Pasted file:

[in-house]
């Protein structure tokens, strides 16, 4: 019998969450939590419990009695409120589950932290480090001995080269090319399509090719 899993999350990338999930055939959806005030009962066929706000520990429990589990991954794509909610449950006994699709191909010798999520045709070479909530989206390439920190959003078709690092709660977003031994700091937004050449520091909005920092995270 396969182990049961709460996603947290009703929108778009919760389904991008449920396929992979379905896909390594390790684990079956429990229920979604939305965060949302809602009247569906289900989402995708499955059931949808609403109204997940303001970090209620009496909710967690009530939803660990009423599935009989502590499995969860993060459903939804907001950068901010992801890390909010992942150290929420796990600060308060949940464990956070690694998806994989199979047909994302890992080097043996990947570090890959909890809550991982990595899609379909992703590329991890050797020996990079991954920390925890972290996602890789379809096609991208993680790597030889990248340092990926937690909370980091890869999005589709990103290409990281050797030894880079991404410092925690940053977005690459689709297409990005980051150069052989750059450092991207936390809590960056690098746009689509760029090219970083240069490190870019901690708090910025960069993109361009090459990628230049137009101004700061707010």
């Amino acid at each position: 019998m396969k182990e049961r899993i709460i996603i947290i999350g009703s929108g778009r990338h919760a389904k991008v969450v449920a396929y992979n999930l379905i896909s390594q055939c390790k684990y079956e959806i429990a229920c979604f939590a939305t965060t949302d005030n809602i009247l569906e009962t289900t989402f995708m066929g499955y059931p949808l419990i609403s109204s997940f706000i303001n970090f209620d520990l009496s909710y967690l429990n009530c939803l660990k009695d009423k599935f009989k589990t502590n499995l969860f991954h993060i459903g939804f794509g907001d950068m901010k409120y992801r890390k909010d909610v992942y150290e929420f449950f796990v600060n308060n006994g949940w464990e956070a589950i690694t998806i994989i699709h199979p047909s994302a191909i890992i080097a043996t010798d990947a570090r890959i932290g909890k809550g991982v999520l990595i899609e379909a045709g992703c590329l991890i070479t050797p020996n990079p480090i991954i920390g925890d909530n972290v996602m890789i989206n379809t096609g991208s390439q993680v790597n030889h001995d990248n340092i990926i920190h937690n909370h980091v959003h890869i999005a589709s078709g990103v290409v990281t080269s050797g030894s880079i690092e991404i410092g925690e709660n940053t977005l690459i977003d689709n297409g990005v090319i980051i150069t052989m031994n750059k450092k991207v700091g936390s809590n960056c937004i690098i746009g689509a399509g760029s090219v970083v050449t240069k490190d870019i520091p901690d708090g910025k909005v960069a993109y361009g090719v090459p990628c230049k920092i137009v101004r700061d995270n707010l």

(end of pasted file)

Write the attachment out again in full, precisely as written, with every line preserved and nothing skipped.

[in-house]
């Protein structure tokens, strides 16, 4: 019998969450939590419990009695409120589950932290480090001995080269090319399509090719 899993999350990338999930055939959806005030009962066929706000520990429990589990991954794509909610449950006994699709191909010798999520045709070479909530989206390439920190959003078709690092709660977003031994700091937004050449520091909005920092995270 396969182990049961709460996603947290009703929108778009919760389904991008449920396929992979379905896909390594390790684990079956429990229920979604939305965060949302809602009247569906289900989402995708499955059931949808609403109204997940303001970090209620009496909710967690009530939803660990009423599935009989502590499995969860993060459903939804907001950068901010992801890390909010992942150290929420796990600060308060949940464990956070690694998806994989199979047909994302890992080097043996990947570090890959909890809550991982990595899609379909992703590329991890050797020996990079991954920390925890972290996602890789379809096609991208993680790597030889990248340092990926937690909370980091890869999005589709990103290409990281050797030894880079991404410092925690940053977005690459689709297409990005980051150069052989750059450092991207936390809590960056690098746009689509760029090219970083240069490190870019901690708090910025960069993109361009090459990628230049137009101004700061707010």
């Amino acid at each position: 019998m396969k182990e049961r899993i709460i996603i947290i999350g009703s929108g778009r990338h919760a389904k991008v969450v449920a396929y992979n999930l379905i896909s390594q055939c390790k684990y079956e959806i429990a229920c979604f939590a939305t965060t949302d005030n809602i009247l569906e009962t289900t989402f995708m066929g499955y059931p949808l419990i609403s109204s997940f706000i303001n970090f209620d520990l009496s909710y967690l429990n009530c939803l660990k009695d009423k599935f009989k589990t502590n499995l969860f991954h993060i459903g939804f794509g907001d950068m901010k409120y992801r890390k909010d909610v992942y150290e929420f449950f796990v600060n308060n006994g949940w464990e956070a589950i690694t998806i994989i699709h199979p047909s994302a191909i890992i080097a043996t010798d990947a570090r890959i932290g909890k809550g991982v999520l990595i899609e379909a045709g992703c590329l991890i070479t050797p020996n990079p480090i991954i920390g925890d909530n972290v996602m890789i989206n379809t096609g991208s390439q993680v790597n030889h001995d990248n340092i990926i920190h937690n909370h980091v959003h890869i999005a589709s078709g990103v290409v990281t080269s050797g030894s880079i690092e991404i410092g925690e709660n940053t977005l690459i977003d689709n297409g990005v090319i980051i150069t052989m031994n750059k450092k991207v700091g936390s809590n960056c937004i690098i746009g689509a399509g760029s090219v970083v050449t240069k490190d870019i520091p901690d708090g910025k909005v960069a993109y361009g090719v090459p990628c230049k920092i137009v101004r700061d995270n707010l």